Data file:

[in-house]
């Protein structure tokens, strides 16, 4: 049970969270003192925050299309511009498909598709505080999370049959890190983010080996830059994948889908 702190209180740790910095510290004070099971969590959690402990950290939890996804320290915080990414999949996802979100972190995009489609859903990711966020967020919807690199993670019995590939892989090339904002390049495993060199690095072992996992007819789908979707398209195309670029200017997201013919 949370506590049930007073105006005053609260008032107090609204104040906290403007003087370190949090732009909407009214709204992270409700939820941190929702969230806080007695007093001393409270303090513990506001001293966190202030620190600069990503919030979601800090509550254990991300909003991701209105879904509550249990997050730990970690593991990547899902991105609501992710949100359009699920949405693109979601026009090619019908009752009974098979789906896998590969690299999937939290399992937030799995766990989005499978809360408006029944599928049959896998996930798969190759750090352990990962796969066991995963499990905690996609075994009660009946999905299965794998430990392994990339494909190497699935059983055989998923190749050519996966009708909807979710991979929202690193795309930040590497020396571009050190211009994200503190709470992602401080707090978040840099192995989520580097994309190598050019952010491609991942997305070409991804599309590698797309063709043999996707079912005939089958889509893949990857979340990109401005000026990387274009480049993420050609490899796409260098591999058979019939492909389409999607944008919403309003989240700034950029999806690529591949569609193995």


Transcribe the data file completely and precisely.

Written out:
[in-house]
């Protein structure tokens, strides 16, 4: 049970969270003192925050299309511009498909598709505080999370049959890190983010080996830059994948889908 702190209180740790910095510290004070099971969590959690402990950290939890996804320290915080990414999949996802979100972190995009489609859903990711966020967020919807690199993670019995590939892989090339904002390049495993060199690095072992996992007819789908979707398209195309670029200017997201013919 949370506590049930007073105006005053609260008032107090609204104040906290403007003087370190949090732009909407009214709204992270409700939820941190929702969230806080007695007093001393409270303090513990506001001293966190202030620190600069990503919030979601800090509550254990991300909003991701209105879904509550249990997050730990970690593991990547899902991105609501992710949100359009699920949405693109979601026009090619019908009752009974098979789906896998590969690299999937939290399992937030799995766990989005499978809360408006029944599928049959896998996930798969190759750090352990990962796969066991995963499990905690996609075994009660009946999905299965794998430990392994990339494909190497699935059983055989998923190749050519996966009708909807979710991979929202690193795309930040590497020396571009050190211009994200503190709470992602401080707090978040840099192995989520580097994309190598050019952010491609991942997305070409991804599309590698797309063709043999996707079912005939089958889509893949990857979340990109401005000026990387274009480049993420050609490899796409260098591999058979019939492909389409999607944008919403309003989240700034950029999806690529591949569609193995």